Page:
Hundred Foot Journey is pleasant but an acquired taste for some
“The Hundred-Foot Journey” seems to have a common narrative in the beginning but slowly transforms into something more. What starts as a simple family tale slowly becomes a captivating infusion of family, culture, and cuisine.
Cinematics(Plot, Acting, Cinematography, etc.)
On the surface, “The Hundred-Foot Journey” could be taken as a “rags to riches” story but it takes a fully engaged individual to appreciate the relationship between food and character development. Much like the director’s previous film “Chocolat,” “The Hundred-Foot Journey” uses food as a means to convey emotion. Every flavor and dish seemed to correlate with the mood and tone of the characters as the film progressed. While many films have attempted to represent the passion associated with cooking, “The Hundred-Foot Journey” successfully represents that passion through its cinematography, characters, and story.
The passion of cooking could not have been conveyed so well without the performances from the actors involved. Helen Mirren is rigid and commanding in her role as Madame Mallory but carries a pleasant level of respect in the role. Mimicking her real life persona, she plays both beauty and beast acting as both opposition and aspiration for the main character Hassan. Om Puri (Hassan’s Father) is the comic relief as well as the link to the bits of Indian culture present throughout the film. He complements Mirren’s character with a performance that is heartfelt yet stern which also depicts a pleasant representation of Indian culture.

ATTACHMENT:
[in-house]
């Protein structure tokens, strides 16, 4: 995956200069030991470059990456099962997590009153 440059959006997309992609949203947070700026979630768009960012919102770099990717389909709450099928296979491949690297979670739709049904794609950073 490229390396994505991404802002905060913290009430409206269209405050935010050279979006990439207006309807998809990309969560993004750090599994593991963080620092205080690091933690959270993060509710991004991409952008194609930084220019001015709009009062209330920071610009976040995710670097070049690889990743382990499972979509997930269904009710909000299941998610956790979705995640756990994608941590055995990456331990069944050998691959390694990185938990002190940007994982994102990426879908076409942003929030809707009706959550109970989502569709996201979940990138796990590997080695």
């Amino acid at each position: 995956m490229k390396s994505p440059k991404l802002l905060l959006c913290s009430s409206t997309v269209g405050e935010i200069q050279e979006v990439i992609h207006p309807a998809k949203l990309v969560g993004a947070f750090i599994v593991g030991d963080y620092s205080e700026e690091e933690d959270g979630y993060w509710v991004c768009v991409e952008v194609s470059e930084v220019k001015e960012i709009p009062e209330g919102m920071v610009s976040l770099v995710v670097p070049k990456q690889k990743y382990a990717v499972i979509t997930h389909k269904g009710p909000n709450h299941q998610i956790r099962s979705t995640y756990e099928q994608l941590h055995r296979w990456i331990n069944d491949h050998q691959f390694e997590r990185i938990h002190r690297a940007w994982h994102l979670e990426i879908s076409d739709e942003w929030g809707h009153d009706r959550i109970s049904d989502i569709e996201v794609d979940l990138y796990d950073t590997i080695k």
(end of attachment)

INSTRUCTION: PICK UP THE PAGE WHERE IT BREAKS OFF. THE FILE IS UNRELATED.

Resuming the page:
Hassan (Manish Dayal) and Margueritte (Charlotte Le Bon) share a common interest in culinary arts. Their characters are more like the personification of the food they create rather than any type of conventional relationship. With that being said, their performances are adequate but given the theme of the film (cooking) they are heavily overshadowed by the cuisine they produce.
This is a film that you must be fully engaged in to enjoy. If you are not prepared to get to know these characters for two hours then this may not be the film for you. I thoroughly enjoyed it due to the intrigue of the characters and the meticulous camera work that captured every detail of creating each food dish. Besides the underlying, culinary theme the setting is quiet and quaint and outside of character development and theme, there isn’t much excitement to be had.
I would say this film is on the lower end of the spectrum when it comes to multiple viewings. It is a film that you can definitely appreciate but after the initial viewing, “The Hundred-Foot Journey” begins to lose its luster. This is in no way a testament to the quality of the film because like many other great films, it is able to convey its message in one viewing. It is a film that requires you to be involved which may be exhausting when it comes to a second or third screening.
Overall I was extremely pleased with this film. The characters were intriguing, the story was heartwarming, and the theme was insatiable. Many think that you can’t make an interesting PG rated film but “The Hundred-Foot Journey” is proof that it can be done.